An Amazon home-delivery drone. Private-sector applications of unmanned systems would fit nicely with Virginia’s economic development priorities.
In the lead-up to Amazon, Inc.’s announcement that it would split its massive HQ2 expansion between Northern Virginia and New York, there was considerable speculation that Northern Virginia had an edge among the 20 finalist regions due to its proximity to the federal government. The company was aggressively vying for federal government business, most visibly in cloud services, and Amazon, like other federal contractors, needed a Washington location in order be close to the world’s biggest customer of IT services.
But Amazon’s decision to locate in Arlington practically next door to the Pentagon is not a federal government play, says Stephen Moret, CEO of the Virginia Economic Development Partnership. Furthermore, Virginia is not shelling out an unprecedented $550 million in job-creation inducements by FY 2035 (plus up to $200 million more in later phases) to magnify Northern Virginia’s dependence upon federal government spending.
The Amazon expansion is driven mainly by private-sector initiatives, says Moret, and Virginia’s incentives package is “right in the bulls eye” of Virginia’s strategic goals of diversifying the economy away from the federal government and bolstering the region’s high-tech industry. “For us, this is principally a private-sector diversification opportunity,” he tells Bacon’s Rebellion. “In terms of the jobs we incentivize, no more than 10% can be associated with federal government contracts.”
That’s why the Amazon-Virginia Memorandum of Understanding requires “a certification as to whether more than 10% of the New Jobs at the Facility during the prior calendar year were primarily engaged in supporting Federal Government contracts, and, if so, the percentage of New Jobs so engaged.” If new jobs tied to federal work exceeds 10% in the new facility, they would not be eligible for state employment incentives.
The percentage of federal-related jobs was not a significant issue in negotiations between Amazon and Virginia, Moret says. VEDP included the language as a “safeguard” to advance Virginia’s diversification goal. “We just wanted to make sure that the opportunity we saw would be ensured by the incentive structure.”
Last June Amazon announced a decision to expand the presence of Amazon Web Services (AWS) in Virginia with a new East Coast campus in Herndon. The deal was expected to create 1,500 new jobs in the cloud computing field. The press release from the Governor’s Office described the business this way: “AWS offers over 90 fully featured services for compute, storage, networking, database, analytics, application services, deployment, management, developer, mobile, Internet of Things (IoT), Artificial Intelligence (AI), security, hybrid, and enterprise applications, from 42 Availability Zones (AZs) across 16 geographic regions in the U.S., Australia, Brazil, Canada, China, Germany, India, Ireland, Japan, Korea, Singapore, and the UK. ”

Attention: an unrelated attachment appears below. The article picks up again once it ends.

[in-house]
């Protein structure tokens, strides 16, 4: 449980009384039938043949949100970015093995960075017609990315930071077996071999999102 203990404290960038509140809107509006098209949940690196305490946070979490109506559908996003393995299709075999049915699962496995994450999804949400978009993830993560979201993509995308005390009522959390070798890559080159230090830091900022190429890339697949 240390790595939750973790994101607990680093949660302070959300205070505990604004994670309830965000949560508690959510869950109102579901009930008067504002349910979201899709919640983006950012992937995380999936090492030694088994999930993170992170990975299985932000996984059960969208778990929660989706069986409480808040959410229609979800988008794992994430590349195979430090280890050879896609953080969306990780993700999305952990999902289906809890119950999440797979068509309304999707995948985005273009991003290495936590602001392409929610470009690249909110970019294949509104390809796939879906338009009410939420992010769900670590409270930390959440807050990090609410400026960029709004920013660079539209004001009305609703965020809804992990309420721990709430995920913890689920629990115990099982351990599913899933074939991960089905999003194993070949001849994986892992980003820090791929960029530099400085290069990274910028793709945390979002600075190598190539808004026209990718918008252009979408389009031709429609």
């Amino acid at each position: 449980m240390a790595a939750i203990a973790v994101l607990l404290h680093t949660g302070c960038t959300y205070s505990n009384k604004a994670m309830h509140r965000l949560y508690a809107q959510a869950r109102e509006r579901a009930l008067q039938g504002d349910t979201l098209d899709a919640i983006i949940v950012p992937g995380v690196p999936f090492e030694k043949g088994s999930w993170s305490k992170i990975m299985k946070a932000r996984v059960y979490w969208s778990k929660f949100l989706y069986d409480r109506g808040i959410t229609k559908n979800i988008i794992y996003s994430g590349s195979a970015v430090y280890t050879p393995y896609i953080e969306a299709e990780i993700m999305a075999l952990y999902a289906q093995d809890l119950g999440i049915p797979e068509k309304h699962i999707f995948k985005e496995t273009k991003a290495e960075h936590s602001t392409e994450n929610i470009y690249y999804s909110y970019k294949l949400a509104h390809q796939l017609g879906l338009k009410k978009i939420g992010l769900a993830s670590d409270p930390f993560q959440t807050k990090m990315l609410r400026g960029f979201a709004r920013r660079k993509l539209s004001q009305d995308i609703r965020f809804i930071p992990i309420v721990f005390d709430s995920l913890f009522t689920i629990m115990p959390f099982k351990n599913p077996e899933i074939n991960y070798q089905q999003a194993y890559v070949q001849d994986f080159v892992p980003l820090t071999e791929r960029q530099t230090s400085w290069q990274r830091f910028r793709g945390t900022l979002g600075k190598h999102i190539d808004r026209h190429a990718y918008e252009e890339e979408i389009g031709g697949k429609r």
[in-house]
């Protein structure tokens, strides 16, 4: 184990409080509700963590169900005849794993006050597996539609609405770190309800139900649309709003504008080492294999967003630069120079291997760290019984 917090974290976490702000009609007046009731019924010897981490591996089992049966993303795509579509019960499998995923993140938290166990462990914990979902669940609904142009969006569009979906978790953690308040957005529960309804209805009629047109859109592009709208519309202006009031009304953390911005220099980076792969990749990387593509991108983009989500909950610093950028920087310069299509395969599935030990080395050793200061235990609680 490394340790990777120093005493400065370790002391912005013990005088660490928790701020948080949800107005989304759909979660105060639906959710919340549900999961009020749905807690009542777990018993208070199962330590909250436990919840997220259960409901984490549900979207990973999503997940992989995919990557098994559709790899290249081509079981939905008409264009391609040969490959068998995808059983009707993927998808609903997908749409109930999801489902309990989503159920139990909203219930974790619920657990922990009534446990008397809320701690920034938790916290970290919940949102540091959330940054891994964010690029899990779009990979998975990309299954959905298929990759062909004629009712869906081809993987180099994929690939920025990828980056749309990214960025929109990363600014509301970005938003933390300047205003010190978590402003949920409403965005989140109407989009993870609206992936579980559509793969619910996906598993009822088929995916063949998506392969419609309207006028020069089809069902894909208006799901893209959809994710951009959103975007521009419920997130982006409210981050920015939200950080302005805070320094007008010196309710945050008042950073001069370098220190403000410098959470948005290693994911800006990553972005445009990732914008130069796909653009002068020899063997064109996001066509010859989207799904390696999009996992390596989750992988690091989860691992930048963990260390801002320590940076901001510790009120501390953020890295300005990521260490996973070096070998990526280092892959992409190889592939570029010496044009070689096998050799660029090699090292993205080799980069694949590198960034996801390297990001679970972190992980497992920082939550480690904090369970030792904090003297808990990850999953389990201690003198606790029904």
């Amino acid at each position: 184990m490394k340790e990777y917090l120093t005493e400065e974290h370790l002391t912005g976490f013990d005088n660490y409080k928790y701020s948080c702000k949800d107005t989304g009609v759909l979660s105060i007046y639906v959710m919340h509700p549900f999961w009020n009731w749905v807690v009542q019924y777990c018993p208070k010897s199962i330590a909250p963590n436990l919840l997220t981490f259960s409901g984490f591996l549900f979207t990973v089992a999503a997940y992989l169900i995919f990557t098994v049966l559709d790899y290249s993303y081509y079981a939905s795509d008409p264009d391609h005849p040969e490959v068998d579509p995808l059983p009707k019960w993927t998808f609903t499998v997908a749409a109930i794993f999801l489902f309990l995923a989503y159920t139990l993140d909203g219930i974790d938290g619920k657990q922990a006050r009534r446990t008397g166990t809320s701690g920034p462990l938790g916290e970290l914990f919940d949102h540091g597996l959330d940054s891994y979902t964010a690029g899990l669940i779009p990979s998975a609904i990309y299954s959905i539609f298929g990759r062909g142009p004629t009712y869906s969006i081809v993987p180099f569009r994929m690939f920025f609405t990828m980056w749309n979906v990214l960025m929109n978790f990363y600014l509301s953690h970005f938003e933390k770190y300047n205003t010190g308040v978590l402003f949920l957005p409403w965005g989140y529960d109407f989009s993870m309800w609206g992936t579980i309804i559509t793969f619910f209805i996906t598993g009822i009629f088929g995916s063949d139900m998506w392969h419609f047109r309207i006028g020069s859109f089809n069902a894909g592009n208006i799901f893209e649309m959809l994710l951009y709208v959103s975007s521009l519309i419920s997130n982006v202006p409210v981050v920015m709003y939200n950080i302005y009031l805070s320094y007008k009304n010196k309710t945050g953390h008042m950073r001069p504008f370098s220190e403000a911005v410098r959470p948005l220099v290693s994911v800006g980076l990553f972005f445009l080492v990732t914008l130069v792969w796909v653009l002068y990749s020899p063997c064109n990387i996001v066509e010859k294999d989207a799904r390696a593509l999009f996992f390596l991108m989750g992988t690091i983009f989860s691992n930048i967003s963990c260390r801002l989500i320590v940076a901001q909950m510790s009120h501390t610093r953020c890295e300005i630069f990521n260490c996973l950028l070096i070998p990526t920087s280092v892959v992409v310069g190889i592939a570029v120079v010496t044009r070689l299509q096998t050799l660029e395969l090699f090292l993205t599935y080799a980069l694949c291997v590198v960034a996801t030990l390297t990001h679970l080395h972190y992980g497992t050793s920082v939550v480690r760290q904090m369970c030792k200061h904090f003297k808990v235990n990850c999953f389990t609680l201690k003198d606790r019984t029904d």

While AWS was pitching cloud services to Uncle Sam, the list of add-on software applications clearly was aimed at an audience beyond the federal government.
Known primarily as an e-commerce giant and, more recently, as a provider of cloud services, Amazon is expanding into many exciting fields, Moret says. In vying for HQ2, an even bigger investment, VEDP scrutinized the public job postings for Amazon’s Seattle headquarters and found the company was recruiting talent for fields from health care to big data analytics.
Amazon Business, launched in 2012, provides an Amazon.com shopping experience for business supplies. Amazon is expanding its array of consumer electronics products beyond the Kindle e-readers and Echo smart speaker into smartphones TV set-top devices and credit-card readers. The company is pushing into digital streaming of music and games, and with its Whole Foods acquisition is experimenting with the home delivery of groceries. Amazon wants to rationalize the logistics of the health care industry, peddle event tickets online, sell educational toys on a subscription basis, and penetrate the home Internet-of-Things market. (See a list of Amazon products and services here.)
Moret expects new private-sector initiatives will take root in Northern Virginia, enlarging the region’s innovation ecosystem, generating new Amazon business lines, and creating new opportunities for non-Amazon entrepreneurs. Ideally, the new ventures will play to Virginia’s strengths in areas such as unmanned systems, cloud computing, Artificial Intelligence and cyber-security.
Says Moret: “We saw these as big growth opportunities for Virginia.”